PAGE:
Janice Lawrence Braxton
Personal information
BornJune 7, 1962 (1962-06-07) (age 59)
Lucedale, Mississippi
Listed height6 ft 2.5 in (1.89 m)
Listed weight161 lb (73 kg)
Career information
CollegeLouisiana Tech (1980–1984)
WNBA draft1997 / Round: Initial allocation
Selected by the Cleveland Rockers
Number8, 38
Career history
19971999Cleveland Rockers
Women's Basketball Hall of Fame

Janice Faye Lawrence Braxton (born June 7, 1962) is an American professional women's basketball player.[1] She was born in Lucedale, Mississippi. Braxton was inducted into the Women's Basketball Hall of Fame in 2006.


Braxton played college basketball for Louisiana Tech, where she helped lead the Lady Techsters to national championships in 1981 and 1982.[1] While only a sophomore in 1982, she was the leading scorer in the NCAA tournament, and was named the tournament MVP.[1] Braxton won the WBCA Player of the Year award in 1984.

Louisiana Tech statistics


  GP Games played   GS  Games started  MPG  Minutes per game
 FG%  Field goal percentage  3P%  3-point field goal percentage  FT%  Free throw percentage
 RPG  Rebounds per game  APG  Assists per game  SPG  Steals per game
 BPG  Blocks per game  PPG  Points per game  Bold  Career high
Year Team GP Points FG% FT% RPG PPG
1981 Louisiana Tech 34 507 NA 8.3 14.9
1982 Louisiana Tech 36 528 55.6% 71.3% 7.0 14.7
1983 Louisiana Tech 33 685 59.8% 63.5% 9.1 20.8
1984 Louisiana Tech 32 683 61.9% 71.0% 8.1 21.3
Career 135 2403 59.3% 68.3% 8.1 17.8

USA Basketball

Braxton was a member of the 1983 Pan American team that won a gold medal in Venezuela.[3]

Braxton was a member of the USA National team at the 1983 World Championships, held in Sao Paulo, Brazil. The team won six games, but lost two against the Soviet Union. In an opening round game, the USA team had a nine-point lead at halftime, but the Soviets came back to take the lead, and a final shot by the USA failed to drop, leaving the USSR team with a one-point victory 85–84. The USA team won their next four games, setting up the gold medal game against USSR. This game was also close, and was tied at 82 points each with six seconds to go in the game. Elena Chausova of the Soviet Union received the inbounds pass and hit the game winning shot in the final seconds, giving the USSR team the gold medal with a score of 84–82. The USA team earned the silver medal. Braxton averaged 8.9 points per game.[4]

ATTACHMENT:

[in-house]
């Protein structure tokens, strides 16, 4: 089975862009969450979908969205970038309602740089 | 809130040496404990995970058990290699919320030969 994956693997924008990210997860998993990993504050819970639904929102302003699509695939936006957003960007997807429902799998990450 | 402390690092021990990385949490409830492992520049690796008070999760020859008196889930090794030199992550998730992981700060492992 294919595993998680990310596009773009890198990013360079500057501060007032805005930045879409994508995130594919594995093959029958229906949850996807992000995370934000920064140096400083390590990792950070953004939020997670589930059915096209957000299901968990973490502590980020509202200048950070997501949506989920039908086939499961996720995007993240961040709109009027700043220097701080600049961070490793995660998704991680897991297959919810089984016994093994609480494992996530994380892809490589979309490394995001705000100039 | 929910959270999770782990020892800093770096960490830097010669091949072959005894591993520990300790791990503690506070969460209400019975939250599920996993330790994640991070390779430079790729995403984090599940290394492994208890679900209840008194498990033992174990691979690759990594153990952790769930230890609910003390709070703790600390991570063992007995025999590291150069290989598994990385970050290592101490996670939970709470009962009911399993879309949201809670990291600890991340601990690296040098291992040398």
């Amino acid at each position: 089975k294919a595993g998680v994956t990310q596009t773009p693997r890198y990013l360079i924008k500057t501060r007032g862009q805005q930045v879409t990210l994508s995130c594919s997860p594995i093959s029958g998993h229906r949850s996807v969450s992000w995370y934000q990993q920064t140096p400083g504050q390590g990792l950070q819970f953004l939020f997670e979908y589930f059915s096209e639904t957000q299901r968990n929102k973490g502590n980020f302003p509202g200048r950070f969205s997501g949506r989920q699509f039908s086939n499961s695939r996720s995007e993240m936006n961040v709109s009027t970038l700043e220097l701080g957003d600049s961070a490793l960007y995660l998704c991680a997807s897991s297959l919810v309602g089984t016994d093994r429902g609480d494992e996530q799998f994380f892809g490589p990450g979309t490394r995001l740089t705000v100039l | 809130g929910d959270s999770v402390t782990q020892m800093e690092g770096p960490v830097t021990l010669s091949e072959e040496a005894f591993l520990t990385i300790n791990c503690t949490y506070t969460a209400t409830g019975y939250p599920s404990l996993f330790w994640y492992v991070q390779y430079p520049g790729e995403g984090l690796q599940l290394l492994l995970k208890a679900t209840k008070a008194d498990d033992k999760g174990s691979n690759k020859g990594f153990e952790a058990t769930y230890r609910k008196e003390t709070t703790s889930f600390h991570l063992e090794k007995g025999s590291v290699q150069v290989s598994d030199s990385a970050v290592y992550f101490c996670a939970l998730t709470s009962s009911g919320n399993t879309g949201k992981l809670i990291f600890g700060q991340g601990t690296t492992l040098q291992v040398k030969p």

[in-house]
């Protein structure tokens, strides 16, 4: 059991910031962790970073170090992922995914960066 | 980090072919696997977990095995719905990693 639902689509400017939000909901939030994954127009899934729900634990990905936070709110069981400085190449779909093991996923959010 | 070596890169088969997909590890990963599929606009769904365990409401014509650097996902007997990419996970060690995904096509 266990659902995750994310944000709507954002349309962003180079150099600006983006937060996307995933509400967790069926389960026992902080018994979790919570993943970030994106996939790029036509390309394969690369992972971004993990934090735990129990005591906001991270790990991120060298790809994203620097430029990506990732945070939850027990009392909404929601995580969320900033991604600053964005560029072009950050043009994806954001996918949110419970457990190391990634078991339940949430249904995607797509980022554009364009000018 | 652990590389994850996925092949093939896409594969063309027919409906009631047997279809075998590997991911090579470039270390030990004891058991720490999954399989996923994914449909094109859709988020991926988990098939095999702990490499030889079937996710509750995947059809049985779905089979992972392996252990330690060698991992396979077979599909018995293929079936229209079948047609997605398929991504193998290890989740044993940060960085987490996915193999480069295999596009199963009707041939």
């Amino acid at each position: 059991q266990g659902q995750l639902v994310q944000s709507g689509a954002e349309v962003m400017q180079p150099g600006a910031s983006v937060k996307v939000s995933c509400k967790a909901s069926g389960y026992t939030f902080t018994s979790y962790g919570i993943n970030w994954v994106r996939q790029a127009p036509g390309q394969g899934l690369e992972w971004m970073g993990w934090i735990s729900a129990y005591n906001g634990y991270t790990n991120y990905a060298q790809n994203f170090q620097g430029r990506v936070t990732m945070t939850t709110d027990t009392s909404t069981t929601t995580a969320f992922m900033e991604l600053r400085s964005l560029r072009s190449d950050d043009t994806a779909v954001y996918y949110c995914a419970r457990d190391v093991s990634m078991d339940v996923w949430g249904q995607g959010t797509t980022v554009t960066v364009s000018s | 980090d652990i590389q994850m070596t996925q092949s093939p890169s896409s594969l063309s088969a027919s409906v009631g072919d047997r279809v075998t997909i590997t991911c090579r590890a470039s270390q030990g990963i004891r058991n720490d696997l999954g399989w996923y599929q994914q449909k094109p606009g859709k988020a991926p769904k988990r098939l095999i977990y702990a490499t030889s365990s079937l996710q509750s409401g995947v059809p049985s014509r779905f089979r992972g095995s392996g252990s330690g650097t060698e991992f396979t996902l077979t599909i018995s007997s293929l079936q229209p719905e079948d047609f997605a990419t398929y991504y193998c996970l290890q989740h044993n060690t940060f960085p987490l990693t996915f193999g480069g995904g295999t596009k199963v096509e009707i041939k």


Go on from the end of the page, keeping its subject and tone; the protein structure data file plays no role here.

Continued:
In 1984, the USA sent its National team to the 1984 William Jones Cup competition in Taipei, Taiwan, for pre-Olympic practice. The team easily beat each of the eight teams they played, winning by an average of just under 50 points per game. Braxton averaged 6.7 points per game.[5]

She won a gold medal with the USA Women's Olympic basketball team in 1984.[6]

She was inducted into the Louisiana Tech University Athletic Hall of Fame in 1987. In 2006, Braxton was elected to the Women's Basketball Hall of Fame, located in Knoxville, Tennessee.[7]

Professional career

Braxton played for the New York team in the Women's American Basketball Association, a short-lived league in the mid-80's (not to be confused with WABA a league of the same name existing in 2002).[8]

Braxton played 13 seasons in Europe with Vicenza, Messina and Parma in Italian League. The Vicenza team won four European Champions Cup while Braxton played for the team, scoring almost 23 points per game. She earned All-Star honors in 1997.[8]

She spent three seasons playing for the Cleveland Rockers in the Women's National Basketball Association (WNBA).

1997–1999: Cleveland Rockers

In 2003, she joined the Cleveland Rockers as an assistant coach.[8]

Awards and honors


  1. ^ a b c d e f Porter p. 53
  2. ^ "Women's Basketball Finest" (PDF). fs.ncaa.org. Retrieved October 2, 2017.
  3. ^ "Ninth Pan American Games -- 1983". USA Basketball. June 10, 2010. Archived from the original on September 7, 2015. Retrieved October 15, 2015.
  4. ^ "Ninth World Championship For Women -- 1983". USA Basketball. June 10, 2010. Archived from the original on September 5, 2015. Retrieved October 19, 2015.
  5. ^ "1984 WOMEN'S R. WILLIAM JONES CUP". USA Basketball. Archived from the original on August 8, 2014. Retrieved August 3, 2014.
  6. ^ "Games of the XXIIIrd Olympiad -- 1984". USA Basketball. Archived from the original on April 24, 2012. Retrieved August 23, 2009.
  7. ^ "WBHOF Inductees". WBHOF. Retrieved August 1, 2009.
  8. ^ a b c Porter p. 54
  9. ^ "The Wade Trophy". Women's Basketball Coaches Association. Retrieved June 30, 2014.